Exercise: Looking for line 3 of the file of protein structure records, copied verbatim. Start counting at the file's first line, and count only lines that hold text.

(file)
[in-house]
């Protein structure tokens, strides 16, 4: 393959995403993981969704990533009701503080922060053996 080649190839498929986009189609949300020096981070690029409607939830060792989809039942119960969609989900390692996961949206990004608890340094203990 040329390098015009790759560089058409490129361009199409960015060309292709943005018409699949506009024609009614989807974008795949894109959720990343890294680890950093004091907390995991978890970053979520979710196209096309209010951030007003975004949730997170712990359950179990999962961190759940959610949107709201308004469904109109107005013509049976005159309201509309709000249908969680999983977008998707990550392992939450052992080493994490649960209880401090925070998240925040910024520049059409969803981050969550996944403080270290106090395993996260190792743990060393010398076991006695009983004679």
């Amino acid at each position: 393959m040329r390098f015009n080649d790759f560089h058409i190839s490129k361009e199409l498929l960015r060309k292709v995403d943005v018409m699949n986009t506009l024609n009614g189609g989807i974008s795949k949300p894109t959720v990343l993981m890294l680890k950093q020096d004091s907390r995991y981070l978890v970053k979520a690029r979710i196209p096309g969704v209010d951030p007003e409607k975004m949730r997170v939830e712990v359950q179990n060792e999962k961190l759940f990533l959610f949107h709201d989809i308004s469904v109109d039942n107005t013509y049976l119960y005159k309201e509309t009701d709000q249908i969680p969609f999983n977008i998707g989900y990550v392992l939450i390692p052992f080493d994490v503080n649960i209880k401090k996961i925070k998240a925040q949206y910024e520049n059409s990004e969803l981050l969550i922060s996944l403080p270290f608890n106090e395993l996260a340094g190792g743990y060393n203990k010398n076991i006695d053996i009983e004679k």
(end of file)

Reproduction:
């Amino acid at each position: 393959m040329r390098f015009n080649d790759f560089h058409i190839s490129k361009e199409l498929l960015r060309k292709v995403d943005v018409m699949n986009t506009l024609n009614g189609g989807i974008s795949k949300p894109t959720v990343l993981m890294l680890k950093q020096d004091s907390r995991y981070l978890v970053k979520a690029r979710i196209p096309g969704v209010d951030p007003e409607k975004m949730r997170v939830e712990v359950q179990n060792e999962k961190l759940f990533l959610f949107h709201d989809i308004s469904v109109d039942n107005t013509y049976l119960y005159k309201e509309t009701d709000q249908i969680p969609f999983n977008i998707g989900y990550v392992l939450i390692p052992f080493d994490v503080n649960i209880k401090k996961i925070k998240a925040q949206y910024e520049n059409s990004e969803l981050l969550i922060s996944l403080p270290f608890n106090e395993l996260a340094g190792g743990y060393n203990k010398n076991i006695d053996i009983e004679k």